Improving SWaP-C in space

Designers have many ways to lower SWaP-C in ground or airborne systems, but these same options are often not available in space-based systems that require reliable radiation-hardened or radiation-tolerant products. Companies can complete their own radiation testing on commercial integrated circuits (ICs), called upscreening in very high volumes, but this is not economical for companies that are only launching tens or hundreds of satellites.

TI recommends using space-qualified ICs in most cases and offers a number of different device classifications (see Figure 3). With the expanding use of plastic packages in space such as space-enhanced plastic (SEP), Qualified Manufacturers List Class P (QML Class P) and QML Class Y, satellite manufacturers have the ability to reduce size and weight compared to traditional QML Class V ceramic packages.

 TI device
                    classifications Figure 3 TI device classifications

TI also offers reference designs targeted at phased array applications. For example, the 4T5R Space-Grade Integrated Transceiver Reference Design (see Figure 4) provides a radiation-tolerant, four-transmitter and five-receiver RF sampling solution through the X-band using the AFE7950-SP. This device integrates six 14-bit, 3GSPS analog-to-digital converters and four 14-bit 12GSPS digital-to-analog converters in a 17mm-by-17mm ball-grid array package. The reference design also includes the LMX2694-SEP, an up to 15GHz phase-locked loop synthesizer for the device clock, the LMK04832-SEP for clock and system reference distribution, multiple TRF0208-SEP devices used as active baluns, and power management. TRF0208-SEP devices can convert single-ended signals to differential signals with 16dB of gain and good linearity through 8GHz in a 2mm-by-2mm package, taking the place of an RF gain block and passive balun. This entire design fits on a space virtual path cross-connect (VPX) mezzanine card (see Figure 5) and conforms to the VMEbus International Trade Association (VITA) 57 standard.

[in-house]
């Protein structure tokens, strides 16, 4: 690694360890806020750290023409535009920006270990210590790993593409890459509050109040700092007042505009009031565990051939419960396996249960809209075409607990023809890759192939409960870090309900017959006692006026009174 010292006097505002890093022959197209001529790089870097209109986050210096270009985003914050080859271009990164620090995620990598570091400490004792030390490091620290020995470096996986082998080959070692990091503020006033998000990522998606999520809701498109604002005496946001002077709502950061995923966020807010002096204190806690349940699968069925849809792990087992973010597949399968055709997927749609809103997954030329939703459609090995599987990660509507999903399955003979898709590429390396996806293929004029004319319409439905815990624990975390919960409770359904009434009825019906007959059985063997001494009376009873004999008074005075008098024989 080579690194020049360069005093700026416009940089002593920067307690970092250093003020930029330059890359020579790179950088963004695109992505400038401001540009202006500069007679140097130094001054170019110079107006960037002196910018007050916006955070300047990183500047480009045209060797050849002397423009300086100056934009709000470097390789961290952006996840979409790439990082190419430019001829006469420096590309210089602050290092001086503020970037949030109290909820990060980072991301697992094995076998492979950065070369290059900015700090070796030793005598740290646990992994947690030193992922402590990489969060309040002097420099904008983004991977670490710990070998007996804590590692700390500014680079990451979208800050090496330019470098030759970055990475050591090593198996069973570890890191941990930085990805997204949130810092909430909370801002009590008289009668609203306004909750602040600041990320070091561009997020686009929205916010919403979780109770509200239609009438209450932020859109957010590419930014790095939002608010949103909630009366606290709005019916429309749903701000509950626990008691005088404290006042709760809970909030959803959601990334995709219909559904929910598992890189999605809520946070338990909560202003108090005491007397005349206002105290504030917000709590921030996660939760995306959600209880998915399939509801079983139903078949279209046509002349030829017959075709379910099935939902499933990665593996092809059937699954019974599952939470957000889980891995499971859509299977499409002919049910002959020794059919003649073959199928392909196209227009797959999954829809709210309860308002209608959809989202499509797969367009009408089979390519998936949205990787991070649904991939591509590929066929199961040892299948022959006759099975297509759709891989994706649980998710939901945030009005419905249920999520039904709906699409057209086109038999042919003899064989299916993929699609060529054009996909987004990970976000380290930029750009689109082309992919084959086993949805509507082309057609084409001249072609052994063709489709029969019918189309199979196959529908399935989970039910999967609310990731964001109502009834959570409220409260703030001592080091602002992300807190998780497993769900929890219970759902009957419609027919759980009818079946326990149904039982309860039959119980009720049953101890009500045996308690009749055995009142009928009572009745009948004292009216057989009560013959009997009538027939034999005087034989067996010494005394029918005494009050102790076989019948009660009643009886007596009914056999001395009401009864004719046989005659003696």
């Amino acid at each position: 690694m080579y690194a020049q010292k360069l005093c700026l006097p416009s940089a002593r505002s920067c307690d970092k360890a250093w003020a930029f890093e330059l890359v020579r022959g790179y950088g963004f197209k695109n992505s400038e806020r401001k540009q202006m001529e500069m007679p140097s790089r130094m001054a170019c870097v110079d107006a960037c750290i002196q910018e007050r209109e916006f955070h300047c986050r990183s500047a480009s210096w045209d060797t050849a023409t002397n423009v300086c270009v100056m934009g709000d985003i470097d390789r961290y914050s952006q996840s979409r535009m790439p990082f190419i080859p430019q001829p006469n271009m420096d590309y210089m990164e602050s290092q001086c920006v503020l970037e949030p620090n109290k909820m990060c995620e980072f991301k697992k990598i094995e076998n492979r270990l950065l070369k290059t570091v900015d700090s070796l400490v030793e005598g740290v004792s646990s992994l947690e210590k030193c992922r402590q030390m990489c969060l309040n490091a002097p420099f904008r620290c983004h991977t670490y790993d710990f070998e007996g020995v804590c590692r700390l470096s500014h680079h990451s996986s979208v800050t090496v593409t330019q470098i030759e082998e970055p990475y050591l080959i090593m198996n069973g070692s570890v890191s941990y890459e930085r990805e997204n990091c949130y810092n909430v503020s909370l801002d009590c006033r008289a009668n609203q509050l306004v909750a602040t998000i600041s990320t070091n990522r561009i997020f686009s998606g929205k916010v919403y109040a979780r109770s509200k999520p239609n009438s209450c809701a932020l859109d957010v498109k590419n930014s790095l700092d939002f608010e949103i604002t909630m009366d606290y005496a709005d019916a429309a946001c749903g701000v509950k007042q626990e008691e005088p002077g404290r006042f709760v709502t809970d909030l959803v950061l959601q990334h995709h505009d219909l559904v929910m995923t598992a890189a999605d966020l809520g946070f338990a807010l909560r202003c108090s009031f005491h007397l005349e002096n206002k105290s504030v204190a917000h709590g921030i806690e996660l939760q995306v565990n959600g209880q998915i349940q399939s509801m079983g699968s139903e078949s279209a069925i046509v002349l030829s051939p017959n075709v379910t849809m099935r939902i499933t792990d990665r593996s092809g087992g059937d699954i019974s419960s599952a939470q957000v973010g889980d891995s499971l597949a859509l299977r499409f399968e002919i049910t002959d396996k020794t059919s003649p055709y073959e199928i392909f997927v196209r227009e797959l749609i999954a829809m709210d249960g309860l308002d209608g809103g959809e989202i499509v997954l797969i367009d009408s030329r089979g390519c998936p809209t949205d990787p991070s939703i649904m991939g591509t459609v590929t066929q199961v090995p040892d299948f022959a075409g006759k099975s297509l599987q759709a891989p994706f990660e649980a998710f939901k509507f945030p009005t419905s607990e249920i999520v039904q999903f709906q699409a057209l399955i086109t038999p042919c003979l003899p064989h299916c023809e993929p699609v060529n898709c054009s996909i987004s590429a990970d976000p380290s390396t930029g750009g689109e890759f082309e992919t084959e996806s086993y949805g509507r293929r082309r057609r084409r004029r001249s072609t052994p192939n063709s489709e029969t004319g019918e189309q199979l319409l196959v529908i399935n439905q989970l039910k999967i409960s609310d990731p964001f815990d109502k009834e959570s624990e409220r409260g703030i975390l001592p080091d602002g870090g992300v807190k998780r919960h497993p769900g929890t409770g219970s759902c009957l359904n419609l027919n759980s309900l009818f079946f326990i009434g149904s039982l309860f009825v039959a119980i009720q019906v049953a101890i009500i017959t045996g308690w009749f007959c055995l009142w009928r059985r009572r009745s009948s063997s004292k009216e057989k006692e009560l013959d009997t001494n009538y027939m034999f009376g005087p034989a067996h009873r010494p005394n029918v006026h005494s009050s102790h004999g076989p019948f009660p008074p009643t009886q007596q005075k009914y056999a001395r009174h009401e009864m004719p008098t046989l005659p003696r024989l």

4T5R transceiver reference
                    design block diagram Figure 4 4T5R transceiver reference design block diagram
 4T5R transceiver reference
                    design board picture Figure 5 4T5R transceiver reference design board picture

For another reference design, TI partnered with Alpha Data to create a 6U VPX solution for the new AMD Versal FPGA, the XQRVC1902. This field-programmable gate array from Xilinx is a good fit for phased array applications given the large amount of programmable fabric and high-speed transceivers. The Alpha Data ADM-VA600 kit (see Figure 6) includes a complete power solution to meet the power demands of the Versal FPGA along with clocking, interface, sensing and microcontroller products from TI’s SEP devices. TI’s power-management devices include DC/DC converters, DC/DC controllers and gate drivers, load switches, and LDOs such as the TPS7H1111-SP and TPS7H1111-SEP.

 The ADM-VA600 modular board
                    design Figure 6 The ADM-VA600 modular board design


While phased array antenna systems add some complexity to system designs, they greatly increase the capabilities of next-generation satellite systems. The use of optimized components for these systems allows system designers to improve SWaP-C and add features in a similar form factor to legacy architectures.

Additional resources